Out of Osama's Death, a Fake Quotation Is Born

Shortly after I posted my piece on feeling curiously un-thrilled about Bin Laden's death, the following quote came across my twitter feed:

"I mourn the loss of thousands of precious lives, but I will not rejoice in the death of one, not even an enemy." - Martin Luther King Jr.

I admire the sentiment.  But something about it just strikes me as off, like that great Marx quote about the housing bubble that didn't appear anywhere in Das Kapital.  

Owners of capital will stimulate the working class to buy more and more of expensive goods, houses and technology, pushing them to take more and more expensive credits, until their debt becomes unbearable. The unpaid debt will lead to bankruptcy of banks, which will have to be nationalised, and the State will have to take the road which will eventually lead to communism. Karl Marx, Das Kapital, 1867

Like the Marx quote, it's a bit too a propos.  What "thousands" would King have been talking about?  In which enemy's death was he supposed to be rejoicing?

A quick Google search turns up lots of tweets, all of them from today.  Searching Martin Luther King Jr. quote pages for the word "enemy" does not turn up this quote, only things that probably wouldn't go over nearly so well, like "Love is the only force capable of transforming an enemy to a friend." I'm pretty sure that this quote, too, is fake.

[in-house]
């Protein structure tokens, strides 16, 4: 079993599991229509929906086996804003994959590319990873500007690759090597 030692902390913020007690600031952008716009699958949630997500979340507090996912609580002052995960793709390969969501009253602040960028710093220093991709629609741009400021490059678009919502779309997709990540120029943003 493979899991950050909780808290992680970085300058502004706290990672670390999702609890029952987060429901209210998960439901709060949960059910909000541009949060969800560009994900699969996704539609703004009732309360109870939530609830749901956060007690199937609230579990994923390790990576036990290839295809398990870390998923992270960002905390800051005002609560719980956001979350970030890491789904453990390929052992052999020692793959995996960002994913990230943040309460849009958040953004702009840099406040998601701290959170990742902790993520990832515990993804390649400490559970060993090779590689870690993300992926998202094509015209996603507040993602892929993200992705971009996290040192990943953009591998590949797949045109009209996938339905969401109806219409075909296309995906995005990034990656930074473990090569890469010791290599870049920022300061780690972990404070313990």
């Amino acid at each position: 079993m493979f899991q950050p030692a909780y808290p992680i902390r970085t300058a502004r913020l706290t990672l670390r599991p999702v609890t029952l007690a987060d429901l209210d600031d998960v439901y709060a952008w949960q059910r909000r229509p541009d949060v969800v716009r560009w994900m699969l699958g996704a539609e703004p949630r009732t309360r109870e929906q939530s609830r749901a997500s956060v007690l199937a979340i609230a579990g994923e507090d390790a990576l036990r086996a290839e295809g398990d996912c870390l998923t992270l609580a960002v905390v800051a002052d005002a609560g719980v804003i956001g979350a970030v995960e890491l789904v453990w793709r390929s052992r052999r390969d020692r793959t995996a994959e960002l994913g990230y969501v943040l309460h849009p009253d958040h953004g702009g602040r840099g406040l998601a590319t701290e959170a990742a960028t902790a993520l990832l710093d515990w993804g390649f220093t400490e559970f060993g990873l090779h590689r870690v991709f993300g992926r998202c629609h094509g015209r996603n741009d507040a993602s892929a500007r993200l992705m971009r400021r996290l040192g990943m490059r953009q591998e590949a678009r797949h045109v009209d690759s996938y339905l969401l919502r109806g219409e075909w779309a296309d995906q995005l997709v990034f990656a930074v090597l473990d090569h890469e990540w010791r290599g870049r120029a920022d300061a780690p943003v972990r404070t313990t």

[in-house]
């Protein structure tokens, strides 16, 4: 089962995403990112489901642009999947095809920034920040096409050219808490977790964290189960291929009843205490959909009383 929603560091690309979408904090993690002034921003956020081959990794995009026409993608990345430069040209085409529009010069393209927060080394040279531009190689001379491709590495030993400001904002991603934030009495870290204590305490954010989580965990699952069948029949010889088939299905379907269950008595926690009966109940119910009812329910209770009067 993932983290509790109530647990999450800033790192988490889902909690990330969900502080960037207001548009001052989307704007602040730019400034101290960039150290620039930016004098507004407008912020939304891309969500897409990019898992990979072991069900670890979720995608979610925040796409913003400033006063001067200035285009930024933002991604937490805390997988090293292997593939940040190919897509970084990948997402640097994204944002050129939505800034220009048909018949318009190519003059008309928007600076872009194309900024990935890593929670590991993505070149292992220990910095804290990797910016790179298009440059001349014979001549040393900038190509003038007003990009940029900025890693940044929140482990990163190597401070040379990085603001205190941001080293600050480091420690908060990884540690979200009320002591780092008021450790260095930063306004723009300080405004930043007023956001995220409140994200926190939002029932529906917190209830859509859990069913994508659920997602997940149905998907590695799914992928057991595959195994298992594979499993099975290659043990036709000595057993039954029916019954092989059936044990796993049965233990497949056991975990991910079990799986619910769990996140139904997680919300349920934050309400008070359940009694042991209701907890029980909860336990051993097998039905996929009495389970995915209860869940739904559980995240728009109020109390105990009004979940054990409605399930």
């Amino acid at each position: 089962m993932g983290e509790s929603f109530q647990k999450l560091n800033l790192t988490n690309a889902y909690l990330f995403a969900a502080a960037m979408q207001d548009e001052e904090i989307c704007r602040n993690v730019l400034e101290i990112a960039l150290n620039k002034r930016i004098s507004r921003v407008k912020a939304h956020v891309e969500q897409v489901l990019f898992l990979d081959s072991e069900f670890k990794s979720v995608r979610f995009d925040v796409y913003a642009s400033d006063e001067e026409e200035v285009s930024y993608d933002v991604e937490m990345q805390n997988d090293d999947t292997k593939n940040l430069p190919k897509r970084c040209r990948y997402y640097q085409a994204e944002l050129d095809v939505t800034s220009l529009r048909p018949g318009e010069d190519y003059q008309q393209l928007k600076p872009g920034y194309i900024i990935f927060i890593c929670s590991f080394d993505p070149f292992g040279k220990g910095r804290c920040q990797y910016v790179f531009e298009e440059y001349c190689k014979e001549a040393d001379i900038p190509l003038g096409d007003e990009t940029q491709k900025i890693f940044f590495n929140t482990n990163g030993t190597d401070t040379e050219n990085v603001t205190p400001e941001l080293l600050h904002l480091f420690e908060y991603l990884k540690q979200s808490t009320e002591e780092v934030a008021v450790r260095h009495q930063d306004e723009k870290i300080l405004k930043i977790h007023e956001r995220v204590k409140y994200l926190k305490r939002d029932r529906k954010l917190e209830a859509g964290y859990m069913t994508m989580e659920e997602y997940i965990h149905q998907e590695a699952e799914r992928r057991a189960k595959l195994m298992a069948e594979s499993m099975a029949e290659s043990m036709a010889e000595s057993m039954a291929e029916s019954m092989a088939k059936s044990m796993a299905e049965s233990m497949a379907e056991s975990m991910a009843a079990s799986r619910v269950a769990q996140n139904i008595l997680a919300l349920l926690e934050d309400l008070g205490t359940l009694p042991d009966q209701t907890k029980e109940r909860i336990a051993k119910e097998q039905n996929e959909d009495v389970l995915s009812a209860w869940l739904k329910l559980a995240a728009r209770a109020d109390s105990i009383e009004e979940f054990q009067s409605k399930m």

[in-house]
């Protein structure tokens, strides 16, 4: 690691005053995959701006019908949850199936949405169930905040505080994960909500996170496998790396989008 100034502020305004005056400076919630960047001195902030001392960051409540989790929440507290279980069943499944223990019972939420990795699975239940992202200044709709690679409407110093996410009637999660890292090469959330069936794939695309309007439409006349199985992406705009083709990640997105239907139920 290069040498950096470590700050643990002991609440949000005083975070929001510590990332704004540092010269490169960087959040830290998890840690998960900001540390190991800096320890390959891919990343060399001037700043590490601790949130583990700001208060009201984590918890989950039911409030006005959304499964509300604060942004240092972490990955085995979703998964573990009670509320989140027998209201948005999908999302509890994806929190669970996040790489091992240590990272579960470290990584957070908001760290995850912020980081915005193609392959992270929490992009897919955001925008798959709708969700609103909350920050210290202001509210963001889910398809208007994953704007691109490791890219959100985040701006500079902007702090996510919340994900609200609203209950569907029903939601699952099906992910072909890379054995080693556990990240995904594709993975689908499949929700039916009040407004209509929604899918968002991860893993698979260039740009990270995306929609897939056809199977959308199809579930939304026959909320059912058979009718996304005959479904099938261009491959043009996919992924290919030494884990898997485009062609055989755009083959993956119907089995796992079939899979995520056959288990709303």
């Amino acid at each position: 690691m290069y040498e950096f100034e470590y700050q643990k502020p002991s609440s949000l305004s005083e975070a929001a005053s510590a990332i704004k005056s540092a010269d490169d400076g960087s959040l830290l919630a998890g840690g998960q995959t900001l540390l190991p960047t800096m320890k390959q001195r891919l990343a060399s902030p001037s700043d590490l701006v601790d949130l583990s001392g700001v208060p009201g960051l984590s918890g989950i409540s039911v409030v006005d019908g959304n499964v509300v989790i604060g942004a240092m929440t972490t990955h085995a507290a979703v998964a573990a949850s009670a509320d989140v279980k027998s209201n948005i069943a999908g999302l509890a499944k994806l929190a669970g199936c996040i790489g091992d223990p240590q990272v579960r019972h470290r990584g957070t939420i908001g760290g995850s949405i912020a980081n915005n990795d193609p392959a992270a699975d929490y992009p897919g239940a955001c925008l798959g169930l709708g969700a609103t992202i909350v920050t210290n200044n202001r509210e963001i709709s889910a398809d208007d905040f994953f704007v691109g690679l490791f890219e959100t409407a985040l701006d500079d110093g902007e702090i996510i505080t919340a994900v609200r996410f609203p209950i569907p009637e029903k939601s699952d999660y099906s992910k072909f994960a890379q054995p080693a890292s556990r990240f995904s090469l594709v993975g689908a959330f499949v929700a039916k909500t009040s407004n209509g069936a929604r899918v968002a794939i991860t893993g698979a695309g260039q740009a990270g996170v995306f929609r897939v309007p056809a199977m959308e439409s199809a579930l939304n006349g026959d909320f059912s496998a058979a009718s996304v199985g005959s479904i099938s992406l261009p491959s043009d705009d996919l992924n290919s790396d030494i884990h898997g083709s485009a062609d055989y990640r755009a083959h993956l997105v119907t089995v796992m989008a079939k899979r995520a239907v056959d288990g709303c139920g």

What's fascinating is the speed of it.  Someone made up a quote, attributed it to MLK, Jr., and disseminated it widely, all within 24 hours.  Why?  What do you get out of saying something pithy, and getting no credit for it?

Perhaps they only wanted to say this thing, and knew that no one would pay attention unless it came from someone else.  Or, perhaps they are getting a gargantuan kick out of seeing people repeat their lie ad infinitum.  Either way, it seems strange to me.

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Update:  Not malicious, but mangled.  A personal thought was mashed up with an MLK quote through the power of the internet.  My terrible, suspicious mind--and the fact that I only saw the fake part of the quote on Twitter--led me astray.  

Meanwhile, over at PC World, Robert Strohmeyer illustrates how to check newly minted quotes using Google's advanced search features.

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Megan McArdle is a columnist at Bloomberg View and a former senior editor at The Atlantic. Her new book is The Up Side of Down.

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